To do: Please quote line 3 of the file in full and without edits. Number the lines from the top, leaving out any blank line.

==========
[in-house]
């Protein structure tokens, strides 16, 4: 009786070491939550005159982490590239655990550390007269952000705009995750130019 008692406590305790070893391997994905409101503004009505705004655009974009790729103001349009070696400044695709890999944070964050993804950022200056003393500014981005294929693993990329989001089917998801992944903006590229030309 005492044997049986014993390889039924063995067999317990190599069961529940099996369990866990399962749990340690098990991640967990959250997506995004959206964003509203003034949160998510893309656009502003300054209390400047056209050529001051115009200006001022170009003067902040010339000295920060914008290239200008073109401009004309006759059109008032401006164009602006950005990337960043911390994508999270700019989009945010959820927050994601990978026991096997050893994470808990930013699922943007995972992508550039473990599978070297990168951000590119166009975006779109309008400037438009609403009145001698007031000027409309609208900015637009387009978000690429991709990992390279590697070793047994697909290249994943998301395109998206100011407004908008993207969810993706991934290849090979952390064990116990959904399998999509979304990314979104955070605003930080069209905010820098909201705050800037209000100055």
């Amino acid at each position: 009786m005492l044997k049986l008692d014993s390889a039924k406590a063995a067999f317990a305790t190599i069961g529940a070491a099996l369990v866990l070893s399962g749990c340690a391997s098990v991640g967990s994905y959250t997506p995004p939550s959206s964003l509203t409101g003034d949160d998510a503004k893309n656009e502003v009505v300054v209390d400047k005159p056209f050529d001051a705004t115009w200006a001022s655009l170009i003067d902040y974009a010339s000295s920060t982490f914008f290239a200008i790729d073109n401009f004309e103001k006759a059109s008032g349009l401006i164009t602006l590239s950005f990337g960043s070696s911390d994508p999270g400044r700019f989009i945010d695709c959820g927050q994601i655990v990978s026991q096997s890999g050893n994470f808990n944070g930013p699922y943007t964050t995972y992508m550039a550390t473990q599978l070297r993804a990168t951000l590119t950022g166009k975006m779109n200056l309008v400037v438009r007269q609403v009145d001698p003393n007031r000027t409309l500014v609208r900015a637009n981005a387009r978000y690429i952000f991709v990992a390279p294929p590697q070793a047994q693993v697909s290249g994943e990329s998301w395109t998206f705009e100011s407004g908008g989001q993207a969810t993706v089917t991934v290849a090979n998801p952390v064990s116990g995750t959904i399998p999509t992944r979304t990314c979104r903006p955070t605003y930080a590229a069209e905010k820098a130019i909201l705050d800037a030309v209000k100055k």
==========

């Amino acid at each position: 009786m005492l044997k049986l008692d014993s390889a039924k406590a063995a067999f317990a305790t190599i069961g529940a070491a099996l369990v866990l070893s399962g749990c340690a391997s098990v991640g967990s994905y959250t997506p995004p939550s959206s964003l509203t409101g003034d949160d998510a503004k893309n656009e502003v009505v300054v209390d400047k005159p056209f050529d001051a705004t115009w200006a001022s655009l170009i003067d902040y974009a010339s000295s920060t982490f914008f290239a200008i790729d073109n401009f004309e103001k006759a059109s008032g349009l401006i164009t602006l590239s950005f990337g960043s070696s911390d994508p999270g400044r700019f989009i945010d695709c959820g927050q994601i655990v990978s026991q096997s890999g050893n994470f808990n944070g930013p699922y943007t964050t995972y992508m550039a550390t473990q599978l070297r993804a990168t951000l590119t950022g166009k975006m779109n200056l309008v400037v438009r007269q609403v009145d001698p003393n007031r000027t409309l500014v609208r900015a637009n981005a387009r978000y690429i952000f991709v990992a390279p294929p590697q070793a047994q693993v697909s290249g994943e990329s998301w395109t998206f705009e100011s407004g908008g989001q993207a969810t993706v089917t991934v290849a090979n998801p952390v064990s116990g995750t959904i399998p999509t992944r979304t990314c979104r903006p955070t605003y930080a590229a069209e905010k820098a130019i909201l705050d800037a030309v209000k100055k």